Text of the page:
Some dosimeters require a relationship between detector signal and delivered dose. The relationship (characteristic curve or calibration equation) usually depends on the environment under which the dosimeters are manufactured or stored. To compensate for the difference in radiation response among different batches of dosimeters, the measured dose can be scaled by normalizing the measured dose to a specific dose. Such a procedure, often called "relative dosimetry", allows us to skip the time-consuming production of a calibration curve for each irradiation. In this study, the magnitudes of errors due to the dose scaling procedure were evaluated by using the characteristic curves of BANG3 polymer gel dosimeter, radiographic EDR2 films, and GAFCHROMIC EBT2 films. Several sets of calibration data were obtained for each type of dosimeters, and a calibration equation of one set of data was used to estimate doses of the other dosimeters from different batches. The scaled doses were then compared with expected doses, which were obtained by using the true calibration equation specific to each batch. In general, the magnitude of errors increased with increasing deviation of the dose scaling factor from unity. Also, the errors strongly depended on the difference in the shape of the true and reference calibration curves. For example, for the BANG3 polymer gel, of which the characteristic curve can be approximated with a linear equation, the error for a batch requiring a dose scaling factor of 0.87 was larger than the errors for other batches requiring smaller magnitudes of dose scaling, or scaling factors of 0.93 or 1.02. The characteristic curves of EDR2 and EBT2 films required nonlinear equations. With those dosimeters, errors larger than 5% were commonly observed in the dose ranges of below 50% and above 150% of the normalization dose. In conclusion, the dose scaling for relative dosimetry introduces large errors in the measured doses when a large dose scaling is applied, and this procedure should be applied with special care.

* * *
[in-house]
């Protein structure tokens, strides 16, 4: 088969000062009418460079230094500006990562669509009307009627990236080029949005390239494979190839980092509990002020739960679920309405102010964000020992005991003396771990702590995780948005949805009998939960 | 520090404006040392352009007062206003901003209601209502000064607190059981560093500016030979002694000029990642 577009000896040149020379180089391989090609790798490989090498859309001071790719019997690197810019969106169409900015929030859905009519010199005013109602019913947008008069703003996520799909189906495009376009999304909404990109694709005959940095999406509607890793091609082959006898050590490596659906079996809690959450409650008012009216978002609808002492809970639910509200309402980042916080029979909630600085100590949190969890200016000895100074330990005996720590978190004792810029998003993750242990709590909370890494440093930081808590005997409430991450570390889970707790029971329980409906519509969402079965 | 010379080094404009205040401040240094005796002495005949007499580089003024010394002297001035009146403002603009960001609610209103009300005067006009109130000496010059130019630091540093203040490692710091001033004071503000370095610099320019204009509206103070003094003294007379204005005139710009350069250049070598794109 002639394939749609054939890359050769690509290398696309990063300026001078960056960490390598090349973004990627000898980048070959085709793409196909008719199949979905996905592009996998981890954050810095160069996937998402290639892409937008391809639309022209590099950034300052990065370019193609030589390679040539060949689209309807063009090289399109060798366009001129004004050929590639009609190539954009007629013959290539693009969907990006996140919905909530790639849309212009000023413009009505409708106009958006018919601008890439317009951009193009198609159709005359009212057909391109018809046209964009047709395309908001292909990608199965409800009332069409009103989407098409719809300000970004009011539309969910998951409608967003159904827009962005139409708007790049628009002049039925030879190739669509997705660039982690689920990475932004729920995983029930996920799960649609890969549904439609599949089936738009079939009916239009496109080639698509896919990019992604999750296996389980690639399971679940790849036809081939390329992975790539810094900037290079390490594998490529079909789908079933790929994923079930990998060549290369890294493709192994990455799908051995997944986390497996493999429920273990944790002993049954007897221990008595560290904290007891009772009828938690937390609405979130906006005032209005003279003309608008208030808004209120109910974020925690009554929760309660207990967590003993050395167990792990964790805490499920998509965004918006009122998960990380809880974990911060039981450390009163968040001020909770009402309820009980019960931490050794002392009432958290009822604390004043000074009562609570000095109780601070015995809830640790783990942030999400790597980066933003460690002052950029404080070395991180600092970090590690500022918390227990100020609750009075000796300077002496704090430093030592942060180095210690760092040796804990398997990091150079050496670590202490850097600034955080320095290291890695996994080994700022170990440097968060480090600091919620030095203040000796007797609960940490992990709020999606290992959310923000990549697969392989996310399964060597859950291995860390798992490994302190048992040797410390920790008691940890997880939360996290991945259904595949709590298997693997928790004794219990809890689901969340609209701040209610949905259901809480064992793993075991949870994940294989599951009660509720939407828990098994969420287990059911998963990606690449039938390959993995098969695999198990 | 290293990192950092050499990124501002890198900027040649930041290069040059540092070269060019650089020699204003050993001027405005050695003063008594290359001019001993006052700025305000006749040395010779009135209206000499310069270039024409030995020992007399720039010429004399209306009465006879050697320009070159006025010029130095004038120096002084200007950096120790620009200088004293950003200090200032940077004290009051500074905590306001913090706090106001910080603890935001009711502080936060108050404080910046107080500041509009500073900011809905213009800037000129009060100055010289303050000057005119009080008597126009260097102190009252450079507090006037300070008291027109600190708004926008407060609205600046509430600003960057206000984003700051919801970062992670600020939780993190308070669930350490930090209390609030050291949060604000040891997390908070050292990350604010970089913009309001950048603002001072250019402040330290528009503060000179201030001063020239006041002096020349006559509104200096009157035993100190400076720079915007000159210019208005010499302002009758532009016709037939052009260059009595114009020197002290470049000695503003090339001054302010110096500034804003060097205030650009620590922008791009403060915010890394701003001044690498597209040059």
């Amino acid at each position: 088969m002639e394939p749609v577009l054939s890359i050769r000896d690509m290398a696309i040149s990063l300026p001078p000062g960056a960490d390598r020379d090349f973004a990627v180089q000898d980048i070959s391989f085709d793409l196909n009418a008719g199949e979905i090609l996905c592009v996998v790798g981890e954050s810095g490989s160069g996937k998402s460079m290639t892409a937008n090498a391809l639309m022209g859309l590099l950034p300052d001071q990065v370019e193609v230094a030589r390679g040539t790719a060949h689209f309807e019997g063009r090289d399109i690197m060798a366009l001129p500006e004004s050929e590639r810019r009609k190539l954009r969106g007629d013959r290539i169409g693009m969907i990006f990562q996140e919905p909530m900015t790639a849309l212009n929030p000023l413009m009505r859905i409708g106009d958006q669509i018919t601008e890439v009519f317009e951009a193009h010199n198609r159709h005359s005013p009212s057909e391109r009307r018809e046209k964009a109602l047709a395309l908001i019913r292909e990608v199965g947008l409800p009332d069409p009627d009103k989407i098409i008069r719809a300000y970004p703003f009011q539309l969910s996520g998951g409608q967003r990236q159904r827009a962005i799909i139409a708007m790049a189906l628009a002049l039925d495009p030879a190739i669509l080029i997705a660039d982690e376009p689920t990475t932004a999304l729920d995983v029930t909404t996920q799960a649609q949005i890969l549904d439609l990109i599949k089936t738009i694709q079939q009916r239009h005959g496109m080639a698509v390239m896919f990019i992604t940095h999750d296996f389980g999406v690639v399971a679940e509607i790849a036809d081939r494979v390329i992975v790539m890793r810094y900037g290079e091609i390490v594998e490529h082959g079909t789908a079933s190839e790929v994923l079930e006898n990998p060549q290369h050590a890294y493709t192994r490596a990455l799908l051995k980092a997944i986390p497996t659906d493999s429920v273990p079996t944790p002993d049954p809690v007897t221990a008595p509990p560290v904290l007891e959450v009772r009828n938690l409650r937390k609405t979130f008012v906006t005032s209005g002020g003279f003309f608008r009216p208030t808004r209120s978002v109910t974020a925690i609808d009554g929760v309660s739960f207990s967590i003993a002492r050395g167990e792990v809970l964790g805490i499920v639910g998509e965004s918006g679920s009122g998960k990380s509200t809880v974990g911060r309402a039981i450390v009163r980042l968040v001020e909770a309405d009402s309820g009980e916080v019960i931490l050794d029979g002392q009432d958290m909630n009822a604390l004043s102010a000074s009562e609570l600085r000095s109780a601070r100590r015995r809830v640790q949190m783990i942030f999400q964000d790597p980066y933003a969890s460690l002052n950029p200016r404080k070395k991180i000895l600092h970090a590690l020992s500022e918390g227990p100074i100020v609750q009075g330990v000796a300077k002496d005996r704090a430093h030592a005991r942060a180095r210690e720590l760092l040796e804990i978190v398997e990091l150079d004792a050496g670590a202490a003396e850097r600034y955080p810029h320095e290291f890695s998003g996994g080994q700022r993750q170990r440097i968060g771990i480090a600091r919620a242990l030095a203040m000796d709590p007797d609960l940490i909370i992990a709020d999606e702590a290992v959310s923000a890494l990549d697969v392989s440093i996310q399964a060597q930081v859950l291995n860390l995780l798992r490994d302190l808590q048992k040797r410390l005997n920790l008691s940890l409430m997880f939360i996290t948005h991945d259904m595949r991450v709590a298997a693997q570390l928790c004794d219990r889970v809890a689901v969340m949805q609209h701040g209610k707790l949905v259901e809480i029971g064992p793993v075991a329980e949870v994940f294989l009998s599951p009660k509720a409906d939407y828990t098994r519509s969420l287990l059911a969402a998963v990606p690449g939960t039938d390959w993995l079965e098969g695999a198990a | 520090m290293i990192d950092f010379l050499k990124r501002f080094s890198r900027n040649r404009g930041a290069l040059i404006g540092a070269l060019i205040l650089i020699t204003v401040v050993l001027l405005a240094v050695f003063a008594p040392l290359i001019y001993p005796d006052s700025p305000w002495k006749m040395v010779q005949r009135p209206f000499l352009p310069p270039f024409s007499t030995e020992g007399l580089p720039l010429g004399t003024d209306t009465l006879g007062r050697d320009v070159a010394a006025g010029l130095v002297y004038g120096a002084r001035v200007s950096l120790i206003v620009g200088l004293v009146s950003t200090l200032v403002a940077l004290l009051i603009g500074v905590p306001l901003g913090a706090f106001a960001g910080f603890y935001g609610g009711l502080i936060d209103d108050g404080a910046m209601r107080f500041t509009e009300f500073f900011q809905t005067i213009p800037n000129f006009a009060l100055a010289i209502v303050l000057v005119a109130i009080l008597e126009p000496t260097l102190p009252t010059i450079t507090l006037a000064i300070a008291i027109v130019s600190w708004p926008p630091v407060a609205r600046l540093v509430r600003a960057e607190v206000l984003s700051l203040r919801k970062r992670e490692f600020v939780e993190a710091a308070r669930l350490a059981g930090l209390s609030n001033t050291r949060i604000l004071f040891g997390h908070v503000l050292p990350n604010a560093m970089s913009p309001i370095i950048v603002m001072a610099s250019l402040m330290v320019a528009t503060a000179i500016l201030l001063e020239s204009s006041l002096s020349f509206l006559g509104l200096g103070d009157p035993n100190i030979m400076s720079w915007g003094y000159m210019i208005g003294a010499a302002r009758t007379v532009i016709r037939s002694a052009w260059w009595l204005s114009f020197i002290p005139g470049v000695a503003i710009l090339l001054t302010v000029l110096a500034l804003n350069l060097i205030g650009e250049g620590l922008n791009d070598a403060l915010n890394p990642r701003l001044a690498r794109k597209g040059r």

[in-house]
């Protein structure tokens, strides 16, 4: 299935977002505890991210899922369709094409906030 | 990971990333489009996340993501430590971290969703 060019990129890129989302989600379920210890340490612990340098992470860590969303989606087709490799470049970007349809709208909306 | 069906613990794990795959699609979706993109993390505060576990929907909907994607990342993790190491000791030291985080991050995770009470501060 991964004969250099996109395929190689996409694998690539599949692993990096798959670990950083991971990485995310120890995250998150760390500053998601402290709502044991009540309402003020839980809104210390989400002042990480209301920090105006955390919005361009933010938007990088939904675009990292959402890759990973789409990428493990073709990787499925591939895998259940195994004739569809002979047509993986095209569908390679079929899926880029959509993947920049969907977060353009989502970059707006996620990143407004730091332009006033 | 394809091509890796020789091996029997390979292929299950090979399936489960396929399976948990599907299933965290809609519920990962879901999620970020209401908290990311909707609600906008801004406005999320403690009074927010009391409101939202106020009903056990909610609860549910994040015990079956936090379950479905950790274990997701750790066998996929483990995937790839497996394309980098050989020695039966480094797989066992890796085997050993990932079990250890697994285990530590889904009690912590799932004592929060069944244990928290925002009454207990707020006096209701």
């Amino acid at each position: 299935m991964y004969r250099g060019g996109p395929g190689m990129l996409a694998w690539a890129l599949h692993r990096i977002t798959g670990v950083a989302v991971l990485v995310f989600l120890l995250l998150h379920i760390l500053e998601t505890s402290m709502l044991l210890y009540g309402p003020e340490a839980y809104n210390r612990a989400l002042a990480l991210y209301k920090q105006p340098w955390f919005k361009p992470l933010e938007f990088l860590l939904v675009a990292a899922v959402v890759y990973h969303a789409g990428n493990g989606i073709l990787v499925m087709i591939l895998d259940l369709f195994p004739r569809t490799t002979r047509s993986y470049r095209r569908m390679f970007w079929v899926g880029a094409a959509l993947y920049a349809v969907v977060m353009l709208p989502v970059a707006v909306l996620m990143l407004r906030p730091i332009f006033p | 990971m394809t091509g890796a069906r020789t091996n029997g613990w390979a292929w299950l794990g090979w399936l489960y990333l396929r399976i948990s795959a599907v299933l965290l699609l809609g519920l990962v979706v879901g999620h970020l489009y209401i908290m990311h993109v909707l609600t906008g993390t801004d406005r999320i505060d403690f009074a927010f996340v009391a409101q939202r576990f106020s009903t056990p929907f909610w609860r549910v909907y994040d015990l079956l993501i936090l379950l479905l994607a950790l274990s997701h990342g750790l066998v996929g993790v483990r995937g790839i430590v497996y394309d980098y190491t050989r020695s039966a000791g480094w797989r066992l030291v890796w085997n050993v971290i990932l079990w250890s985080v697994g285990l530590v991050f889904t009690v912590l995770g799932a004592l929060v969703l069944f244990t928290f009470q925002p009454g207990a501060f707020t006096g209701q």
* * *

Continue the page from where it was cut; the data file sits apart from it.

All Science Journal Classification (ASJC) codes
- Radiology Nuclear Medicine and imaging